10. Broer SL, Broekmans FJ, Laven JS, Fauser BC (2014). "Anti-Müllerian hormone: ovarian reserve testing and its potential clinical implications". Human Reproduction Update. 20 (5): 688–701. doi:10.1093/humupd/dmu020. PMID 24821925.
  11. Vollenhoven B, Hunt S (2018). "Ovarian ageing and the impact on female fertility". F1000Research. 7: F1000 Faculty Rev–1835. doi:10.12688/f1000research.16509.1. PMC 6259486. PMID 30542611.
  12. Kaufman JM, Lapauw B, Mahmoud A, T'Sjoen G, Huhtaniemi IT (August 2019). "Aging and the Male Reproductive System". Endocrine Reviews. 40 (4): 906–972. doi:10.1210/er.2018-00178. PMID 30888401. S2CID 83464079.
  13. Khan MJ, Ullah A, Basit S (2019-12-24). "Genetic Basis of Polycystic Ovary Syndrome (PCOS): Current Perspectives". The Application of Clinical Genetics. 12: 249–260. doi:10.2147/TACG.S200341. PMC 6935309. PMID 31920361.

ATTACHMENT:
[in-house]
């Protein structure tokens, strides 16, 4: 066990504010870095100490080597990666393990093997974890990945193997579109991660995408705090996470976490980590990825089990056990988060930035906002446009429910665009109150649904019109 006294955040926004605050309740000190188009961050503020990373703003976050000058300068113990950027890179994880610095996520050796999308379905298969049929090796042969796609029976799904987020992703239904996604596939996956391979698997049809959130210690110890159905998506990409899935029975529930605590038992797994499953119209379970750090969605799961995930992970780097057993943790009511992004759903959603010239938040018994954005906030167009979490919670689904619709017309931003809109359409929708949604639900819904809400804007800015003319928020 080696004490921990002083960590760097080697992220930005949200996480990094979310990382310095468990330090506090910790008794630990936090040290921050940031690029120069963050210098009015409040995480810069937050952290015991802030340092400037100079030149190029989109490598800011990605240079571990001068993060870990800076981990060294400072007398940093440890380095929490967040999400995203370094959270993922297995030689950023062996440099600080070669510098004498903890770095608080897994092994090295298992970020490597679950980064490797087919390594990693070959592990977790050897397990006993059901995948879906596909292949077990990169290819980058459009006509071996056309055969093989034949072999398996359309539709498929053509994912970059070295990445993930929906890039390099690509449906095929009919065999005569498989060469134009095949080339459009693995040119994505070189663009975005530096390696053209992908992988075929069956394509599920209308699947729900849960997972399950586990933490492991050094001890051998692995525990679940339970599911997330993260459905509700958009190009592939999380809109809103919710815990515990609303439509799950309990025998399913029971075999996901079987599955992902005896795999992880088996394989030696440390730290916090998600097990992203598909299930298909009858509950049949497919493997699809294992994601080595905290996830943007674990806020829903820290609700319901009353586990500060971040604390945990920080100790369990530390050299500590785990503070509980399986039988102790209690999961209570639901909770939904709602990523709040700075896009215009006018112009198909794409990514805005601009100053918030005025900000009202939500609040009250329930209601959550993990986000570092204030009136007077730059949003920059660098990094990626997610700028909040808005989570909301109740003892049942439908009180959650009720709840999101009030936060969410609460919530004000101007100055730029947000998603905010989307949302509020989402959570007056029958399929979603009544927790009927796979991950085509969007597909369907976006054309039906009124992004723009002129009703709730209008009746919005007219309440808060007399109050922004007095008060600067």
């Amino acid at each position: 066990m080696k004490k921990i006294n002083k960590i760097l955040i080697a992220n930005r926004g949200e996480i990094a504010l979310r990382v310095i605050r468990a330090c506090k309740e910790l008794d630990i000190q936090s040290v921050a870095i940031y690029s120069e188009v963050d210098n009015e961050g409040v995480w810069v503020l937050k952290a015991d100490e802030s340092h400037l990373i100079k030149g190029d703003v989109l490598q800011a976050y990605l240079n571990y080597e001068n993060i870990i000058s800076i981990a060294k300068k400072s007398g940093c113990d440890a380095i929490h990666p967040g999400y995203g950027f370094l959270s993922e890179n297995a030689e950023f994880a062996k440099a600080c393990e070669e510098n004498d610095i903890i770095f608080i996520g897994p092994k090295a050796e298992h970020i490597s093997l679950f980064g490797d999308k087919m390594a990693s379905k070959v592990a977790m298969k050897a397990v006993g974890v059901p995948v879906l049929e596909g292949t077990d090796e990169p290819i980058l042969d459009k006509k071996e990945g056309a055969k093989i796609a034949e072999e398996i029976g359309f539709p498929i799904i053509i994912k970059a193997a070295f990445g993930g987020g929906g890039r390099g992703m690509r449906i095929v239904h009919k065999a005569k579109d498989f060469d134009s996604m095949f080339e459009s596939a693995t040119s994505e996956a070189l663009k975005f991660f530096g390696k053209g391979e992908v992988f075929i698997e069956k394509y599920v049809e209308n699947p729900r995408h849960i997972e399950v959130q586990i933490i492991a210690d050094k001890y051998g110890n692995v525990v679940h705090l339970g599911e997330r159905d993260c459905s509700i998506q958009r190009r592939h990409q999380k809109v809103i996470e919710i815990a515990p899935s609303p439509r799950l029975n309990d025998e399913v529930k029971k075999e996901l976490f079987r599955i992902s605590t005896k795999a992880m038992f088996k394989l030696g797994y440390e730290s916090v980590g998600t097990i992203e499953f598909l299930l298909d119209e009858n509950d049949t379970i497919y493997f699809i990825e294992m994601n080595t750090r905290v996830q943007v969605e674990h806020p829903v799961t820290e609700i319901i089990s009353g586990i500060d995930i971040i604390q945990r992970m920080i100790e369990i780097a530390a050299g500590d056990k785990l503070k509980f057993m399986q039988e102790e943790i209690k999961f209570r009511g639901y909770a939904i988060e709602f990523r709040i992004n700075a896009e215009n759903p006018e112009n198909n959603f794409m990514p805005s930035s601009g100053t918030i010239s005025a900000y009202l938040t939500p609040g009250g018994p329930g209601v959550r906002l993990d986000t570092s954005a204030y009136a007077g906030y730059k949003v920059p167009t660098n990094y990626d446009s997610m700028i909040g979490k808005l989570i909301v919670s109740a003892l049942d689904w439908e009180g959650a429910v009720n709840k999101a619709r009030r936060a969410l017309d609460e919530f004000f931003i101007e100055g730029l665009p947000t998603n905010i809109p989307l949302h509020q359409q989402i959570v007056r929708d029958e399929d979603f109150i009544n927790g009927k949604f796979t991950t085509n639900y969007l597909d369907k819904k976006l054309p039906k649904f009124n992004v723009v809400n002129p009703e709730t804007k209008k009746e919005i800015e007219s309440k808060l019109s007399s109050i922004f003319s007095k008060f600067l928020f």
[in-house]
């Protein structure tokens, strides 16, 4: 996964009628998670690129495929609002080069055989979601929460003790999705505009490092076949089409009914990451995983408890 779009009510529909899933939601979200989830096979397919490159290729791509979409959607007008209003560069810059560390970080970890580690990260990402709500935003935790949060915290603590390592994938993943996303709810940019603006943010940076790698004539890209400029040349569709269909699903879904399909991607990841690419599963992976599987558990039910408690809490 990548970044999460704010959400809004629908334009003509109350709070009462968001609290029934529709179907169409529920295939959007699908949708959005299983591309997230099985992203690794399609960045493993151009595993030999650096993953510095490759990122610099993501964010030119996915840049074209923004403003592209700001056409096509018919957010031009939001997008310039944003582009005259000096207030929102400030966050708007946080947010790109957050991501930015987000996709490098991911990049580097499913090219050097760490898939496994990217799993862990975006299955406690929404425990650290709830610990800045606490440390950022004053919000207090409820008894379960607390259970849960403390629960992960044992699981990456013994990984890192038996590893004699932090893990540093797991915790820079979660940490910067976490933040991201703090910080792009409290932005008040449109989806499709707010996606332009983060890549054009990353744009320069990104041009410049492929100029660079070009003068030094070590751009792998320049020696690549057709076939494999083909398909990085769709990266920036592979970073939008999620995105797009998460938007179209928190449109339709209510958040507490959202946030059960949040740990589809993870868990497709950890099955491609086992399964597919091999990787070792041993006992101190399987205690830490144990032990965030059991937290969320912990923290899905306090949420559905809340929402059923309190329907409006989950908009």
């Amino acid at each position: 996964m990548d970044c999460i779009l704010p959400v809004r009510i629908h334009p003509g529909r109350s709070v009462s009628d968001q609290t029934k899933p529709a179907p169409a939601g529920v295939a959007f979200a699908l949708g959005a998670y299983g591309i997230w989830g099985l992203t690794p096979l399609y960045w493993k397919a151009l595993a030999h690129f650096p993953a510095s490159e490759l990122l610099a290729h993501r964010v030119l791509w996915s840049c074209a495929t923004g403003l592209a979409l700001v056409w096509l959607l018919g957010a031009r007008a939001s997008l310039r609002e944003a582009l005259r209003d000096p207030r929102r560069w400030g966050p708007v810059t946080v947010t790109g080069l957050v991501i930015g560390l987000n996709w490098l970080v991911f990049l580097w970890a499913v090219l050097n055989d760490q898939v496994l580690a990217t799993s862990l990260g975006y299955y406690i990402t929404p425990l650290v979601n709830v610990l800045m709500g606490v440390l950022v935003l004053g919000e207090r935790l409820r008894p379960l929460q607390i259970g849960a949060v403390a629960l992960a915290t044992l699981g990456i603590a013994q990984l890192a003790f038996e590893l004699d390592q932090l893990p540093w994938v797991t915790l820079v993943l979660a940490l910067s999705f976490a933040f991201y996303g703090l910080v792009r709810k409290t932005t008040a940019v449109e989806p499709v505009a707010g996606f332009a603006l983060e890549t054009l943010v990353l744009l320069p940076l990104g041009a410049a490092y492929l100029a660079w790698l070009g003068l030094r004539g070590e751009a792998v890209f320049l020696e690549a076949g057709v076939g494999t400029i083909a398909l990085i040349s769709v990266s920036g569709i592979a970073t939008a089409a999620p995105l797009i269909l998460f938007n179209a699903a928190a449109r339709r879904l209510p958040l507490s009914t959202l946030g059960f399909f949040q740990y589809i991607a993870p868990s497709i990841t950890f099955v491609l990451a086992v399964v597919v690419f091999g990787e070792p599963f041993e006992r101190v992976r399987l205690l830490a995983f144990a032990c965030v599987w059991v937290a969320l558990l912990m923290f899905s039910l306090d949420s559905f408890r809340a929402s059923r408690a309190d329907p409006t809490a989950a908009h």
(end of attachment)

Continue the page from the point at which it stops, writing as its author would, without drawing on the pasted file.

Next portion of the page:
14. Hanson B, Johnstone E, Dorais J, Silver B, Peterson CM, Hotaling J (February 2017). "Female infertility, infertility-associated diagnoses, and comorbidities: a review". Journal of Assisted Reproduction and Genetics. 34 (2): 167–177. doi:10.1007/s10815-016-0836-8. PMC 5306404. PMID 27817040.
  15. Wesevich V, Kellen AN, Pal L (2020-09-07). "Recent advances in understanding primary ovarian insufficiency". F1000Research. 9: 1101. doi:10.12688/f1000research.26423.1. PMC 7477642. PMID 32934798.